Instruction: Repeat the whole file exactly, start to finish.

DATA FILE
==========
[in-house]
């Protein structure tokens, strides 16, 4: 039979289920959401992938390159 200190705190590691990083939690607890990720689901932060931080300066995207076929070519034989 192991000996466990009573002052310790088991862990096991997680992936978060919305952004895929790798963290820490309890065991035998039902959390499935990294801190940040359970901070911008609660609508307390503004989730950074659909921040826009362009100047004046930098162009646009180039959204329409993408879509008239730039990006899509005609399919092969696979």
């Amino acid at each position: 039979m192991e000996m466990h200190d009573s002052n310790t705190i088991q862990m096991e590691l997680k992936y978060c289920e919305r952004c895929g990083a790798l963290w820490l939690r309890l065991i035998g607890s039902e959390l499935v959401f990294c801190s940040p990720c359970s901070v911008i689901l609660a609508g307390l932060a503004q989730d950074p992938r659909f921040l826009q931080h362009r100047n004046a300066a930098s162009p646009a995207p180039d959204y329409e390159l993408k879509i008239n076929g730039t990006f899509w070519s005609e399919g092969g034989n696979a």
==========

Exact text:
[in-house]
């Protein structure tokens, strides 16, 4: 039979289920959401992938390159 200190705190590691990083939690607890990720689901932060931080300066995207076929070519034989 192991000996466990009573002052310790088991862990096991997680992936978060919305952004895929790798963290820490309890065991035998039902959390499935990294801190940040359970901070911008609660609508307390503004989730950074659909921040826009362009100047004046930098162009646009180039959204329409993408879509008239730039990006899509005609399919092969696979």
């Amino acid at each position: 039979m192991e000996m466990h200190d009573s002052n310790t705190i088991q862990m096991e590691l997680k992936y978060c289920e919305r952004c895929g990083a790798l963290w820490l939690r309890l065991i035998g607890s039902e959390l499935v959401f990294c801190s940040p990720c359970s901070v911008i689901l609660a609508g307390l932060a503004q989730d950074p992938r659909f921040l826009q931080h362009r100047n004046a300066a930098s162009p646009a995207p180039d959204y329409e390159l993408k879509i008239n076929g730039t990006f899509w070519s005609e399919g092969g034989n696979a």